In light of this significant revision in the New Scofield Reference Bible and the arguments of such dispensationalists as Ryrie and [John] Feinberg, the old charge should be dropped. One must proceed from the acknowledgment that dispensationalism recognizes a single way of salvation throughout the scripture. Salvation is now and has always been by grace alone — Sola Gratia! This agreement is a cause for joy; its acknowledgment should not be made grudgingly.36

All these comments indeed are salutary. The concern on the part of the editors of the “new” Scofield Bible to make it plain that there is only one way of salvation for men must be commended.37

We gratefully acknowledge their [dispensationalist’s] insistence that in every age salvation is only through grace, on the basis of the merits of Christ.38

#4 – Dispensationalists are hyper/wooden literalists

Another claim that I hear often is that we are ‘wooden’ literalists. This means that we only interpret the scriptures woodenly and don’t allow for figurative language in our study of God’s Word.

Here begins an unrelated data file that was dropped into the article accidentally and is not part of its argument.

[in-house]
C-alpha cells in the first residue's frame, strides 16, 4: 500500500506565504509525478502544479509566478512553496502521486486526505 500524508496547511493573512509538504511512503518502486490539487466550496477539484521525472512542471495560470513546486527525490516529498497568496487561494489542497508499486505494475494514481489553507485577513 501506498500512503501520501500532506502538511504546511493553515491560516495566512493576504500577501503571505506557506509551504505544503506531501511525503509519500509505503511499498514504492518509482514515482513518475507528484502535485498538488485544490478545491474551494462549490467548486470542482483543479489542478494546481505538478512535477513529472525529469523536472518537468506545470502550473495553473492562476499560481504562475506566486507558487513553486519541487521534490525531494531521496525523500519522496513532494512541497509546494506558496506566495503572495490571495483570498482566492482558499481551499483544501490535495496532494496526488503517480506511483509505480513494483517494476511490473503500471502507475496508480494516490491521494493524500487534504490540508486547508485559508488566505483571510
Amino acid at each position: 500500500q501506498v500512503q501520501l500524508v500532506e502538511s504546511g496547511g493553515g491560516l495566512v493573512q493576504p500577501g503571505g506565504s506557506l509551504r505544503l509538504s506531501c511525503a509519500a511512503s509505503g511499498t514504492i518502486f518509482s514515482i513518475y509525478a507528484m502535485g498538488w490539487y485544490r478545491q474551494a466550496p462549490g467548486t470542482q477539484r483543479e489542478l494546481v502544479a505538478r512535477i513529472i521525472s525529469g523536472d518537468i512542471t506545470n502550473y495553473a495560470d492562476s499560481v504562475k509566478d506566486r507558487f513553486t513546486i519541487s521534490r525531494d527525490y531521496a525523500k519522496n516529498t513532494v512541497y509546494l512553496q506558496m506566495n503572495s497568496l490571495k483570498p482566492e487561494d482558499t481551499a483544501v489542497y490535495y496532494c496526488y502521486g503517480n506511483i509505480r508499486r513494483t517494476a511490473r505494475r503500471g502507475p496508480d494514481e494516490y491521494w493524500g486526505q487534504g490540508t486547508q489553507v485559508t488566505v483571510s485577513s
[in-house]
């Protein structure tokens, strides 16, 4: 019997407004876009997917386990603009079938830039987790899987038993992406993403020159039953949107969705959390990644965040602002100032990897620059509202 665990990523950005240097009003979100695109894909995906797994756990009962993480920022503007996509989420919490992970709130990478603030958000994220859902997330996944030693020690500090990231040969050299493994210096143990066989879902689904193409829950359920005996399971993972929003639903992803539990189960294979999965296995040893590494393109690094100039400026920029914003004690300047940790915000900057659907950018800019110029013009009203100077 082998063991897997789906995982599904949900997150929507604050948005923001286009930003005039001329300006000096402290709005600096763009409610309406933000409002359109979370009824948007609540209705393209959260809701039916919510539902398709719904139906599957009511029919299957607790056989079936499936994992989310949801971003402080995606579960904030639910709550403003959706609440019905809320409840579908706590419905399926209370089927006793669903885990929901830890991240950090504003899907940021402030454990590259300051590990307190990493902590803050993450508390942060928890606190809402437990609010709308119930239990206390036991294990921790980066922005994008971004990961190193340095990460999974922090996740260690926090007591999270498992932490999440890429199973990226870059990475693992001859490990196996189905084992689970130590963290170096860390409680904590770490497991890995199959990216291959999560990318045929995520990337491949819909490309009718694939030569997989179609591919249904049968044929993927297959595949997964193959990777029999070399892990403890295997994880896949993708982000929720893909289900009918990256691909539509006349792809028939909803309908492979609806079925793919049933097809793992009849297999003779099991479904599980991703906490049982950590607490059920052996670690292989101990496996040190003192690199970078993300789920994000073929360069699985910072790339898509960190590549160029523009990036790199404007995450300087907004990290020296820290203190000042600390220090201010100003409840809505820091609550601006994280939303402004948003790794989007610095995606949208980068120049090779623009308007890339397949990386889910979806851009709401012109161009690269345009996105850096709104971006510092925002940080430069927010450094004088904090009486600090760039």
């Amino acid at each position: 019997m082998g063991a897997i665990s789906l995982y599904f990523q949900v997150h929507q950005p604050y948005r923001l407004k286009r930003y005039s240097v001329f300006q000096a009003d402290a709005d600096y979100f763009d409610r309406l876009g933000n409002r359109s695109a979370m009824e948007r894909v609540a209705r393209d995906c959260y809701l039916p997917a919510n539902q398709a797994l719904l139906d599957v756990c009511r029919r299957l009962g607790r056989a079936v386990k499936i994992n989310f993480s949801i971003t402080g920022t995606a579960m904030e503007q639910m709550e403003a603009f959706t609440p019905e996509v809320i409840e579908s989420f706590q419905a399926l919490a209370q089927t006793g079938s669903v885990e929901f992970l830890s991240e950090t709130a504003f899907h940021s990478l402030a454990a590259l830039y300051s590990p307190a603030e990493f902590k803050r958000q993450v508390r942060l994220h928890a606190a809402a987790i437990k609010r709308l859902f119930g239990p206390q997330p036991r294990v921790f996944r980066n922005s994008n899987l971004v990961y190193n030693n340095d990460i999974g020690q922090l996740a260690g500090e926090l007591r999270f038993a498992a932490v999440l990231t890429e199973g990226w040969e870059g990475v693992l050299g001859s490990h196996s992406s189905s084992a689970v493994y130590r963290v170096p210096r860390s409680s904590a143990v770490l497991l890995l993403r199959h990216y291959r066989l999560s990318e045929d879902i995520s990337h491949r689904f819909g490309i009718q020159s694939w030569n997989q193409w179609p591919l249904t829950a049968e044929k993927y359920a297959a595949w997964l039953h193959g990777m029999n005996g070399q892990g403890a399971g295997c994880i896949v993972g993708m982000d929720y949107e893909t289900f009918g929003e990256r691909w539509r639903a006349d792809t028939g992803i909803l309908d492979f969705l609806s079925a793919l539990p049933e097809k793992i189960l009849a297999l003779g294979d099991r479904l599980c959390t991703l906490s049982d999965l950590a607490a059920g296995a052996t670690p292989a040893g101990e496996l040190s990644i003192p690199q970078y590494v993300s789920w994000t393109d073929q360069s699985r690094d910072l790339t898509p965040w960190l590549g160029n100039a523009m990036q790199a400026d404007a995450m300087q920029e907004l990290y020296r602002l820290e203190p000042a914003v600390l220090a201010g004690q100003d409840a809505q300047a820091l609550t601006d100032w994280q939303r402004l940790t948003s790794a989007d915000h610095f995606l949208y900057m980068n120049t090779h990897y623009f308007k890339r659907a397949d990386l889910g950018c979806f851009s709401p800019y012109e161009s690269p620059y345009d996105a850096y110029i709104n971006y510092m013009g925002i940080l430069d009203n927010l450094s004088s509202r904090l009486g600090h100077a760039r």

Let’s see what Dispensationalists say:

When you read the Bible assume God is speaking in normal language, common everyday communication. If it says man, it means man. If it says the man went somewhere, it means he went somewhere. If it says he built a house, it means he built a house. This is understanding Scripture in the literal sense of language. Scripture employs are similes, metaphors, hyperbole, and figurative language throughout. Even sarcasm is employed as a literary device. Those devices are used alongside normal, literal language to help illustrate or punctuate what Scripture is saying to the reader. There is seldom confusion in what God’s Word says or how it says it.39

Of all the rules, a literal interpretation is the crux. Yet it is very often misunderstood or misstated. Thus, when speaking of literal or normal interpretation, it is important to carefully clarify and define both what is not meant as well as what is meant. Literal interpretation does not refer to “wooden literalism,” that is, failing to take into account figures of speech and symbols that are common to all language and communication. For instance, if I were to tell someone that my dog “kicked the bucket,” no one familiar with the idiom would take that to mean that my dog actually used his leg to kick a plastic bucket. Everyone knows it’s a figurative way of saying that my dog died. Literal interpretation is not wooden literalism. It’s an umbrella term that encompasses both “plain literal” and “figurative literal” language.”40

This [literal, grammatico-historical] method, as its adherents have explained times without number, leaves room for all the devices and nuances of language, including the use of figure, metaphor, simile, symbol, and even allegory.”41